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“Afin que cette application vous forcât de penser à autre chose ; il n'y a en vérité de remède que celui-là et le temps."
Lettre du Roi de Prusse à D'Alembert,
Septembre 7, 1776.
CHILDE HAROLD'S PILGRIMAGE.
Is thy face like thy mother's, my fair child!
Ada! sole daughter of my house and heart?
When last I saw thy young blue eyes they smiled,
And then we parted,—not as now we part,
But with a hope.-
Awaking with a start,
The waters heave around me; and on high
The winds lift up their voices : I depart,
Whither I know not; but the hour's gone by, When Albion's lessening shores could grieve or glad mine eye.
Once more upon the waters ! yet once more!
And the waves bound beneath me as a steed
That knows his rider. Welcome to the roar!
Swift be their guidance, wheresoe'er it lead!
Though the strain'd mast should quiver as a reed,
And the rent canvass fluttering strew the gale,
Still must I on; for I am as a weed,
Flung from the rock, on Ocean's foam to sail
Where'er the surge may sweep, the tempest's breath
In my youth's summer I did sing of One,
The wandering outlaw of his own dark mind;
Again I seize the theme, then but begun,
And bear it with me, as the rushing wind
Bears the cloud onwards : in that Tale I find
The furrows of long thought, and dried-up tears,
Which, ebbing, leave a sterile track behind,
O'er which all heavily the journeying years
Plod the last sands of life,—where not a flower appears.
Since my young days of passion-joy, or pain,
Perchance my heart and harp have lost a string,
And both may jar : it may be, that in vain
I would essay as I have sung to sing.
Yet, though a dreary strain, to this I cling
So that it wean me from the weary
Of selfish grief or gladness—so it fling
Forgetfulness around me-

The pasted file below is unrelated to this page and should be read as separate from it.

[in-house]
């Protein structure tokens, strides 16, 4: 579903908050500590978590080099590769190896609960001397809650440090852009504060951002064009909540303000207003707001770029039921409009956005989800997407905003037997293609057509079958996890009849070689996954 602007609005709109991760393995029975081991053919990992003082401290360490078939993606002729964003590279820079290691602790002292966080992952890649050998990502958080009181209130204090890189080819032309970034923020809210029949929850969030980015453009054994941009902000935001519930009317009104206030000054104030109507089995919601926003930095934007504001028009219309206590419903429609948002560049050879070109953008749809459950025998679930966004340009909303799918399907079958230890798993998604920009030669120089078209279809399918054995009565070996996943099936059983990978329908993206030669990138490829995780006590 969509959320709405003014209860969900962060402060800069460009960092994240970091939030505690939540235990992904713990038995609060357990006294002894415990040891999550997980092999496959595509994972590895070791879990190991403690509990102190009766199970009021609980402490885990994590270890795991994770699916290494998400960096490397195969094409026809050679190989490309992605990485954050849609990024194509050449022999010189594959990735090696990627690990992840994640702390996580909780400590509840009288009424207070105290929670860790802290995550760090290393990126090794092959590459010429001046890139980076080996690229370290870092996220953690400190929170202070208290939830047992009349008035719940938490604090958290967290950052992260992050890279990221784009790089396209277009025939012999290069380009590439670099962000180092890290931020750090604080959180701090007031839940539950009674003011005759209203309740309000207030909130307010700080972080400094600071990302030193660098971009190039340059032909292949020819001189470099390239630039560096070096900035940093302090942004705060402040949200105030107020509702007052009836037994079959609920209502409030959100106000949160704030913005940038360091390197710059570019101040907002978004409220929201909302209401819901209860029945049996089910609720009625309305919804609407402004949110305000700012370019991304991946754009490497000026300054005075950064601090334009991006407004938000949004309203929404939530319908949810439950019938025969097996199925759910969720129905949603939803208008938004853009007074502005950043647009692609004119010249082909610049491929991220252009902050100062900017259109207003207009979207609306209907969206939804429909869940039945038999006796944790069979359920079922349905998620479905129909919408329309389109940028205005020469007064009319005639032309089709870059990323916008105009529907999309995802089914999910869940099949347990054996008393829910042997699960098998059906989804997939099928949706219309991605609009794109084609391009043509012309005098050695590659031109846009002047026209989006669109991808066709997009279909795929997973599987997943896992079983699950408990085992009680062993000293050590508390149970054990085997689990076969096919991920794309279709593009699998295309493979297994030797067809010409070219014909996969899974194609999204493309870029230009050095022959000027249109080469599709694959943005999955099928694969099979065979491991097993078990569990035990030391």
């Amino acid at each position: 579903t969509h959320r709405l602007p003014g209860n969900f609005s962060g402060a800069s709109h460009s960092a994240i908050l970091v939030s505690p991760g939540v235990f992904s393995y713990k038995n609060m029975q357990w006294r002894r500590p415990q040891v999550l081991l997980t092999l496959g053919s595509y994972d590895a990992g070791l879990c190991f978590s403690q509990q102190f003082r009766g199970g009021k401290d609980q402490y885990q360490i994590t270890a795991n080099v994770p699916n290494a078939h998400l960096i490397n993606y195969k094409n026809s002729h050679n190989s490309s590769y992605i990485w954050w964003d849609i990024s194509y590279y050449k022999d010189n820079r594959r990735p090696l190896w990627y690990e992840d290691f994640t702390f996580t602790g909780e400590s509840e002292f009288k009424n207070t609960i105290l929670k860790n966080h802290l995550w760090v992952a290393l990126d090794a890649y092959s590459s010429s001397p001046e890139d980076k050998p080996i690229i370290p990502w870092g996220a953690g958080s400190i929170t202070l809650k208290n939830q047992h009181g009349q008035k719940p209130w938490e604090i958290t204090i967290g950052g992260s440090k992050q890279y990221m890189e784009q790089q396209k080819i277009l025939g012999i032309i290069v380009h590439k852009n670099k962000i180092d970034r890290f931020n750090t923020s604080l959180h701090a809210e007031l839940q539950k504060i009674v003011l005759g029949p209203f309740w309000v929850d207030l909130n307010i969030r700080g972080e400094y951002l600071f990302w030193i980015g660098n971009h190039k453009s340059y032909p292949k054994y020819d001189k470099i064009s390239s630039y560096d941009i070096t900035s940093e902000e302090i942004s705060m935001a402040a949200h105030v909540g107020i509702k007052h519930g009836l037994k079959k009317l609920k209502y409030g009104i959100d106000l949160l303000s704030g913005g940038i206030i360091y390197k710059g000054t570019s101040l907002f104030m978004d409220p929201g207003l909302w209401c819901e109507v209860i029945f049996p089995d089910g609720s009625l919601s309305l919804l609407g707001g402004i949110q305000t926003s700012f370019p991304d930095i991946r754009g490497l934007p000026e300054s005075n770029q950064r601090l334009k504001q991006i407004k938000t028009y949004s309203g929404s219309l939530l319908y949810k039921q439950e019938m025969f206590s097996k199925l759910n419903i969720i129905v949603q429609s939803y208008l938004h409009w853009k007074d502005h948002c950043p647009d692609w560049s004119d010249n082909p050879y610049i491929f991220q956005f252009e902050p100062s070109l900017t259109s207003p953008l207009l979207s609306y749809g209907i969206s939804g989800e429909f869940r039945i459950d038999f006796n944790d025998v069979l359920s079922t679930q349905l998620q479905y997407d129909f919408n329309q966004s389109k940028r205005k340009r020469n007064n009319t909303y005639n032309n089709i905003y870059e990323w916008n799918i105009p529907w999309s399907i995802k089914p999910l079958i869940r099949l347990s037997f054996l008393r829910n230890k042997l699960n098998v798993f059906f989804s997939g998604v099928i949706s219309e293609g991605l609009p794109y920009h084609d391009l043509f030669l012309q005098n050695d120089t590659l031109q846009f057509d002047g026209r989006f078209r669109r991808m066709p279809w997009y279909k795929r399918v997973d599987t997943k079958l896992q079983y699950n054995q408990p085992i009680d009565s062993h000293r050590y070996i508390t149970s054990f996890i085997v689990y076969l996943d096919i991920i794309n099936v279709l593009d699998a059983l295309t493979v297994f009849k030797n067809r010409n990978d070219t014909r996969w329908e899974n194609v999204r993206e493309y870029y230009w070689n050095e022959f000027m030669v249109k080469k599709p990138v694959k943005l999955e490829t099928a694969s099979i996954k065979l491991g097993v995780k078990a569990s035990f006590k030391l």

-it shall seem
To me, though to none else, a not ungrateful theme.
He, who grown aged in this world of woe,
In deeds, not years, piercing the depths of life,
So that no wonder waits him ; nor below
Can love or sorrow, fame, ambition, strife,
Cut to his heart again with the keen knife
Of silent, sharp endurance: he can tell
Why thought seeks refuge in lone caves, yet rife
With airy images, and shapes which dwell
Still unimpair'd, though old, in the soul's haunted cell.
IX. His had been quafid too quickly, and he found The dregs were wormwood; but he filld again, And from a purer fount, on holier ground, And deem'd its spring perpetual ; but in vain ! Still round him clung invisibly a chain Which gall'd for ever, fettering though unseen, And heavy though it clank'd not; worn with pain,
Which pined although it spoke not, and grew keen, Entering with every step he took through many a scene.
Secure in guarded coldness, he had mix'd
Again in fancied safety with his kind,
And deem'd his spirit now so firmly fix'd
And sheathed with an invulnerable mind,
That, if no joy, no sorrow lurk'd behind;
And he, as one, might ’midst the many stand
Unheeded, searching through the crowd to find
Fit speculation ; such as in strange land
He found in wonder-works of God and Nature's hand.
But who can view the ripen'd rose, nor seek
To wear it? who can curiously behold
The smoothness and the sheen of beauty's cheek,
Nor feel the heart can never all grow old?
Who can contemplate Fame through clouds unfold
The star which rises o'er her steep, nor climb?
Harold, once more within the vortex, rolld
On with the giddy circle, chasing Time,
Yet with a nobler aim than in his youth's fond prime.